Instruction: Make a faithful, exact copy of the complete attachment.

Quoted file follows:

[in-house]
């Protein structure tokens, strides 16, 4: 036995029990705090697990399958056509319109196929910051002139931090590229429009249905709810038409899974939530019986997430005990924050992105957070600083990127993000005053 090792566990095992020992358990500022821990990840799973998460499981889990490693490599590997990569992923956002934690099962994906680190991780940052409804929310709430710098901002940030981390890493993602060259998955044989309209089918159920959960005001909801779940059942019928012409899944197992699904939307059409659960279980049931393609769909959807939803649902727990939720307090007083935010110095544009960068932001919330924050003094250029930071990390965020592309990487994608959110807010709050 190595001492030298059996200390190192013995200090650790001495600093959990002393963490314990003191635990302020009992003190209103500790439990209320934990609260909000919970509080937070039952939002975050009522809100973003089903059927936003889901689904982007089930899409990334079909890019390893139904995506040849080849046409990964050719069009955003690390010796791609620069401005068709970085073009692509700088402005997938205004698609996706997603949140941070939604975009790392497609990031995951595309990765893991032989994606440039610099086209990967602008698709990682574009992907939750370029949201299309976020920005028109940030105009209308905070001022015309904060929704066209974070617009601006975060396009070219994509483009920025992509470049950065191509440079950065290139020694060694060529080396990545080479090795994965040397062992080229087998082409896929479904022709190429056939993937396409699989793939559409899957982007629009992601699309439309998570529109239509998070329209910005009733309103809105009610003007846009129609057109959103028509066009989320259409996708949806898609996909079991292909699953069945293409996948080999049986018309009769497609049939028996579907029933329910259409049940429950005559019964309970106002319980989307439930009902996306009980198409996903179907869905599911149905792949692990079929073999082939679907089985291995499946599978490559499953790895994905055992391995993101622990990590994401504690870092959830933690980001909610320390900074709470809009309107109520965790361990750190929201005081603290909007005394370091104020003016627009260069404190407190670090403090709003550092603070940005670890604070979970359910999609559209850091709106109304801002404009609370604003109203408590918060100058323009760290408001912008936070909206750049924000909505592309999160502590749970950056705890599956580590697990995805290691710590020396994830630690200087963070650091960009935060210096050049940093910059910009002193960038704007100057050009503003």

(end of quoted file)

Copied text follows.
[in-house]
């Protein structure tokens, strides 16, 4: 036995029990705090697990399958056509319109196929910051002139931090590229429009249905709810038409899974939530019986997430005990924050992105957070600083990127993000005053 090792566990095992020992358990500022821990990840799973998460499981889990490693490599590997990569992923956002934690099962994906680190991780940052409804929310709430710098901002940030981390890493993602060259998955044989309209089918159920959960005001909801779940059942019928012409899944197992699904939307059409659960279980049931393609769909959807939803649902727990939720307090007083935010110095544009960068932001919330924050003094250029930071990390965020592309990487994608959110807010709050 190595001492030298059996200390190192013995200090650790001495600093959990002393963490314990003191635990302020009992003190209103500790439990209320934990609260909000919970509080937070039952939002975050009522809100973003089903059927936003889901689904982007089930899409990334079909890019390893139904995506040849080849046409990964050719069009955003690390010796791609620069401005068709970085073009692509700088402005997938205004698609996706997603949140941070939604975009790392497609990031995951595309990765893991032989994606440039610099086209990967602008698709990682574009992907939750370029949201299309976020920005028109940030105009209308905070001022015309904060929704066209974070617009601006975060396009070219994509483009920025992509470049950065191509440079950065290139020694060694060529080396990545080479090795994965040397062992080229087998082409896929479904022709190429056939993937396409699989793939559409899957982007629009992601699309439309998570529109239509998070329209910005009733309103809105009610003007846009129609057109959103028509066009989320259409996708949806898609996909079991292909699953069945293409996948080999049986018309009769497609049939028996579907029933329910259409049940429950005559019964309970106002319980989307439930009902996306009980198409996903179907869905599911149905792949692990079929073999082939679907089985291995499946599978490559499953790895994905055992391995993101622990990590994401504690870092959830933690980001909610320390900074709470809009309107109520965790361990750190929201005081603290909007005394370091104020003016627009260069404190407190670090403090709003550092603070940005670890604070979970359910999609559209850091709106109304801002404009609370604003109203408590918060100058323009760290408001912008936070909206750049924000909505592309999160502590749970950056705890599956580590697990995805290691710590020396994830630690200087963070650091960009935060210096050049940093910059910009002193960038704007100057050009503003």